A Current Reason for Revolution


There is probably always some kind of reason for revolution:  the beer is warm, cars are too expensive, the vanguard of the proletariat demands that we STRIKE!  Egypt et al. certainly have had their reasons recently, as Russia did long ago and America long before that.

One reason why it could be our turn again is that the Democratic and Republican parties have too much power.  They stifle diverse viewpoints and produce enormous gridlock.  For all the drawbacks of the Tea Party or the Socialists, we need a political system where there is a more extreme party on the left and another on the right.  Many Democrats don’t want Obama to be so weakly centrist; many Republicans were not pleased at the prospect that Romney might get their vote and then turn right around and become a liberal.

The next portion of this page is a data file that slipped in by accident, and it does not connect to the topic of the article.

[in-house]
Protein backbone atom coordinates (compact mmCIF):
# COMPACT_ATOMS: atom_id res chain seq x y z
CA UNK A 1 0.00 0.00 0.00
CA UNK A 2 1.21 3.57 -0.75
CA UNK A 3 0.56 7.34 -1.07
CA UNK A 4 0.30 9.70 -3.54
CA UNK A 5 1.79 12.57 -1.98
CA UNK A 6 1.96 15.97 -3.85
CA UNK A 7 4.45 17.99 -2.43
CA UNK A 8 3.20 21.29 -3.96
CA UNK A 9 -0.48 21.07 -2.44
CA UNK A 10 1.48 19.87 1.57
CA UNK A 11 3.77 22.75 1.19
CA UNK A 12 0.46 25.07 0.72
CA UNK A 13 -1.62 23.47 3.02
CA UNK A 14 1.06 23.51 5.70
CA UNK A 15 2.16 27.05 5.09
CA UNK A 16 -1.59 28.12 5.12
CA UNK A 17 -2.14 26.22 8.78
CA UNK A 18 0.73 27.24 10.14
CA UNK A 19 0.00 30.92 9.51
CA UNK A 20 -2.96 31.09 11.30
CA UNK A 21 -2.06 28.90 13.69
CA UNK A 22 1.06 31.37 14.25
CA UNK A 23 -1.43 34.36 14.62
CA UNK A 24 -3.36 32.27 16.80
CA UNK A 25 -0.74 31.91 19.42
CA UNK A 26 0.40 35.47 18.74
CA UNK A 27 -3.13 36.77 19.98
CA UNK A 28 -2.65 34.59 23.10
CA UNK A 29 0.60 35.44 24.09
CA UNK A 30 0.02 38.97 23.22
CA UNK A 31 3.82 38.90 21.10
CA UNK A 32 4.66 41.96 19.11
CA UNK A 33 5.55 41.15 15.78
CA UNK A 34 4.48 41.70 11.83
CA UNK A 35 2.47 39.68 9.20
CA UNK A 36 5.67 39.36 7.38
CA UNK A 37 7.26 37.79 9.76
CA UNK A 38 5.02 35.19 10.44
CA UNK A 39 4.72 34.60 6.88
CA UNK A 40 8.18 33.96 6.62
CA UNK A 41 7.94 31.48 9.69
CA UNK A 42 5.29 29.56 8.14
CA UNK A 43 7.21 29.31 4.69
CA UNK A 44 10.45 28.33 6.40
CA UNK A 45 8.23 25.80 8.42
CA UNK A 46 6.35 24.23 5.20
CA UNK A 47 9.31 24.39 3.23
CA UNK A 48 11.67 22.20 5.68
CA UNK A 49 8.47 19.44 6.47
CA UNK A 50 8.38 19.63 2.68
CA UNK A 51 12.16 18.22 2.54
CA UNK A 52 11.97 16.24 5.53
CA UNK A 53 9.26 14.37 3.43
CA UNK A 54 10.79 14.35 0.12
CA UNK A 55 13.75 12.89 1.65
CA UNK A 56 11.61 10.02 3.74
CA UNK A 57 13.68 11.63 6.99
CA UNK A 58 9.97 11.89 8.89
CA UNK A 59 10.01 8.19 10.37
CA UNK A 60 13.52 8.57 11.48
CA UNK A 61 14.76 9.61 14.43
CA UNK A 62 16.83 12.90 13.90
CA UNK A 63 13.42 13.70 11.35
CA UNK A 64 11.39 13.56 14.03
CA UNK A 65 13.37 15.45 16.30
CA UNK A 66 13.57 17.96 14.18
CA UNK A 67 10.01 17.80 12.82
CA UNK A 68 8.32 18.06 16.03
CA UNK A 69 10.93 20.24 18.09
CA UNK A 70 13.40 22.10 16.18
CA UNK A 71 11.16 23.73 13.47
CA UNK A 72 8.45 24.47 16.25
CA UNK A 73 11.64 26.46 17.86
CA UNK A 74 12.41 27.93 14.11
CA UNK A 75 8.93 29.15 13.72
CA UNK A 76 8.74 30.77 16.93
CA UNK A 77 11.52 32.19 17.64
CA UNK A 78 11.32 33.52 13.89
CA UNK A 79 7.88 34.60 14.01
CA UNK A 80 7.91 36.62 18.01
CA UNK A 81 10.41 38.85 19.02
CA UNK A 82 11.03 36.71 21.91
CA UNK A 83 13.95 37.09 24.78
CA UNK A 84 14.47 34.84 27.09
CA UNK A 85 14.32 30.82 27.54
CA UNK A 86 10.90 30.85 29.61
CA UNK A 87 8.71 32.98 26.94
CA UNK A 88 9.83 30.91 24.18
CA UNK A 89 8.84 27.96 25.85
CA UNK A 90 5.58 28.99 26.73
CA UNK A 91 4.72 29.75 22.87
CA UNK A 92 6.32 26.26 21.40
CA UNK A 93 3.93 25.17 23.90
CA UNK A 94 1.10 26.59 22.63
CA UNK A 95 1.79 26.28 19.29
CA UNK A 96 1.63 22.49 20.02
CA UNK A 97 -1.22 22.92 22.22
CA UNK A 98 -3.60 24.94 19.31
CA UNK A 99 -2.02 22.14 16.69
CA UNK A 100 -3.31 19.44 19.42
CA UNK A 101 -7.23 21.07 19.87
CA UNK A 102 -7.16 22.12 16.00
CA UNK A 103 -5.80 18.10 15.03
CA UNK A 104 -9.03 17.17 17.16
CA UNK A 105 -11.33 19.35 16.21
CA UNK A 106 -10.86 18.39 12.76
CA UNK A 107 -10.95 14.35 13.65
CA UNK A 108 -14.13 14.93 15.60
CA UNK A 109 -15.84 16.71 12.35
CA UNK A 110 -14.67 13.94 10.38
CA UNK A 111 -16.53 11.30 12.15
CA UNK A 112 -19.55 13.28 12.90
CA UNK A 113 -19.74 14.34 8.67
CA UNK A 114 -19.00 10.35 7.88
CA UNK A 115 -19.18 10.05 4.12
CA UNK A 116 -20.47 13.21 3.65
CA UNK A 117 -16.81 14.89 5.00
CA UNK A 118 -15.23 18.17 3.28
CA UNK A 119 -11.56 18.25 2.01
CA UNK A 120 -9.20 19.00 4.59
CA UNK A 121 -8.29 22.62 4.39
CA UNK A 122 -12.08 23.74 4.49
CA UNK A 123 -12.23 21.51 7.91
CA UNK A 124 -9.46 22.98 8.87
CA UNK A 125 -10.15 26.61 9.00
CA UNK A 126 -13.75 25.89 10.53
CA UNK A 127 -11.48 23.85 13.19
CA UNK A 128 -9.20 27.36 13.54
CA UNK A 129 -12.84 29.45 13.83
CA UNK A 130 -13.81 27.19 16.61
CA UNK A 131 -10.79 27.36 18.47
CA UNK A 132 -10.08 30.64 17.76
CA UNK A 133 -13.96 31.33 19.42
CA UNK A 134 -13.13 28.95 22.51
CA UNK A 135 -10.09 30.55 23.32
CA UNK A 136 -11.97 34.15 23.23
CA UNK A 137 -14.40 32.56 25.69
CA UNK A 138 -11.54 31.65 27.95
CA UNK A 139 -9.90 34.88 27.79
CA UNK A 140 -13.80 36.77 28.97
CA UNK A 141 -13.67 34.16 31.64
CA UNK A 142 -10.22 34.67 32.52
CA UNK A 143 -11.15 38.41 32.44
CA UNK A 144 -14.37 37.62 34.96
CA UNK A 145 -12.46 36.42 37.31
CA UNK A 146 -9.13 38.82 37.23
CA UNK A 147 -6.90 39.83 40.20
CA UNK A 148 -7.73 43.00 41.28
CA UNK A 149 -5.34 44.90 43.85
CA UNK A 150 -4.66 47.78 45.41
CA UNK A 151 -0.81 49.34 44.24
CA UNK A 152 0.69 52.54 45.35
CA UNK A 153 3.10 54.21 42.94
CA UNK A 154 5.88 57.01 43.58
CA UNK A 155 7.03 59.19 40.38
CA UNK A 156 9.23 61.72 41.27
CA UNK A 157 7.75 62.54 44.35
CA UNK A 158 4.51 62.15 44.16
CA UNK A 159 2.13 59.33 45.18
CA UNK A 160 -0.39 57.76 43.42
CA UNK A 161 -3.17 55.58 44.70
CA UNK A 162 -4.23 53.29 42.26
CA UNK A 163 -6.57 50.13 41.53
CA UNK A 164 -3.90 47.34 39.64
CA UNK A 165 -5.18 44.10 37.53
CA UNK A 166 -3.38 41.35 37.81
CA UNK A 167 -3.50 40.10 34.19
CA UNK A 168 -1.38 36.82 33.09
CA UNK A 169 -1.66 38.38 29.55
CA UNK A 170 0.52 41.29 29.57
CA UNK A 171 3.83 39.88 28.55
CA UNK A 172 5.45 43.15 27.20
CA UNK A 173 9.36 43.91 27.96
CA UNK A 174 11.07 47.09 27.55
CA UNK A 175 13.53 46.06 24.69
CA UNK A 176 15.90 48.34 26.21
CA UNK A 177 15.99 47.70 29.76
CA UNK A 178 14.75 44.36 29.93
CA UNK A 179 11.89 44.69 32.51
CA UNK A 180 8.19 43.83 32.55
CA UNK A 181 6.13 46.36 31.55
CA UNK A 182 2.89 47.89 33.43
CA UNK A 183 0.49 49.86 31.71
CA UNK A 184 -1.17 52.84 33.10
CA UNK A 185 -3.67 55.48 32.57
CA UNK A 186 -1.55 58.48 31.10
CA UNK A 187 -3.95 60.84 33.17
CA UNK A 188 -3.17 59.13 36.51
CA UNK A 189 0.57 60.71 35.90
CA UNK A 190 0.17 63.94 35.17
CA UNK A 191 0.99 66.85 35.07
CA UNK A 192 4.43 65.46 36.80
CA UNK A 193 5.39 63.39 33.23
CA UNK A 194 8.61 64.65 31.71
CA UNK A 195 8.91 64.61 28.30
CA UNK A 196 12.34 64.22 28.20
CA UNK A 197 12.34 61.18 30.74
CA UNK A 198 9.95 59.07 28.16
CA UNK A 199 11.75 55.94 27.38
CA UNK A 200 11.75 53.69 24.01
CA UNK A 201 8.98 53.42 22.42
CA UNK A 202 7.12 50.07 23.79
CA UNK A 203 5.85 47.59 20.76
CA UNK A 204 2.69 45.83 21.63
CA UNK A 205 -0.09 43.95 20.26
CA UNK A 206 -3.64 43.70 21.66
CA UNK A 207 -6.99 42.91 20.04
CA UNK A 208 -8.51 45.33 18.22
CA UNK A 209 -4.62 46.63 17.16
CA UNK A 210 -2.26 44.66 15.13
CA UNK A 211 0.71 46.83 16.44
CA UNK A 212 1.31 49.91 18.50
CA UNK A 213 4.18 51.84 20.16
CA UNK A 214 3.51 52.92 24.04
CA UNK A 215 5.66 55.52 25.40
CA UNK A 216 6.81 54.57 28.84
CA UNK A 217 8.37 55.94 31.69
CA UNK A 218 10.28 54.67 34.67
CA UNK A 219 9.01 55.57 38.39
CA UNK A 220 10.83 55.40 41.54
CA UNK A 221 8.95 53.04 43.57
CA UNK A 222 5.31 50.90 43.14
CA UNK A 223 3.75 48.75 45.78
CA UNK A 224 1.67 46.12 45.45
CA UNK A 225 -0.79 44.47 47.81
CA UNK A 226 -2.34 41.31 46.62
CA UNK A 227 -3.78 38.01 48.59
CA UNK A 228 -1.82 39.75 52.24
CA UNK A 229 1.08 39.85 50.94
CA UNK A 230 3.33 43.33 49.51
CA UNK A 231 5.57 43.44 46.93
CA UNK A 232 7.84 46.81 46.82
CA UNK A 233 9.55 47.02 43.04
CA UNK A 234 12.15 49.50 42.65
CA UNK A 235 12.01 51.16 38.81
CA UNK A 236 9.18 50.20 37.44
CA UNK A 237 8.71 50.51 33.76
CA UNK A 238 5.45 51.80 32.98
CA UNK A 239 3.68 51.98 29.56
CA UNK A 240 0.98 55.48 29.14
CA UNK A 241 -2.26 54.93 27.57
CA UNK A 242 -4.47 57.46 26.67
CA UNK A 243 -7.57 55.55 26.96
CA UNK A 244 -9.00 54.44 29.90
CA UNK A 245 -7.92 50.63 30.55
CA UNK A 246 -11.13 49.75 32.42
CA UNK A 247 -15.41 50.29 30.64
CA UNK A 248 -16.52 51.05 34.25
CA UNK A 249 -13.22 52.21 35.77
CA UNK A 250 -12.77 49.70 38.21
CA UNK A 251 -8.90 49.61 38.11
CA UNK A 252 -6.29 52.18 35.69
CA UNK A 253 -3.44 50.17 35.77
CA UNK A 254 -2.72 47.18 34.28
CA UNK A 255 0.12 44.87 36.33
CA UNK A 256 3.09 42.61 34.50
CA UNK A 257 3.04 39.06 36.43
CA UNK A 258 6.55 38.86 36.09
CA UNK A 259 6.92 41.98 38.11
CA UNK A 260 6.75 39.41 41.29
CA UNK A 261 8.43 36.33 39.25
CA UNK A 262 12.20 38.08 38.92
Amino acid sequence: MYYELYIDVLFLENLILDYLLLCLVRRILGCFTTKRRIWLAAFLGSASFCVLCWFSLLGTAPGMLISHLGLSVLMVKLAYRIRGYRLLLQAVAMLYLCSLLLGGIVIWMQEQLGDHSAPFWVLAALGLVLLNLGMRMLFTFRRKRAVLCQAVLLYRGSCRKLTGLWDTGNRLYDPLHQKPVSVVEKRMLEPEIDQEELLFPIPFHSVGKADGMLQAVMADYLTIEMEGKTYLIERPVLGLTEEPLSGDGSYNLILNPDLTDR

It would be nice if the Democratic and Republican parties would recognize the importance of a less oligarchic political structure, and take liberating steps accordingly, but that’s not going to happen.  It would be nice if the courts would give the common people a meaningful way to change and improve dysfunctionalities in our political system, but that’s not going to happen either.  There is no prospect that the system is going to change itself to place pressures on politicians — to threaten Democratic incumbents from the left as well as the right, or conversely for Republican incumbents.

There is also no chance that ordinary citizens are going to get behind any push for radical change in the system.  Politically oriented people seem content, rather, to fritter away their hopes on minor tinkering within their political parties.  Aside from acts that would be labeled as terrorism, the only potential force for real change that I can think of at the moment would be a constitutional convention.


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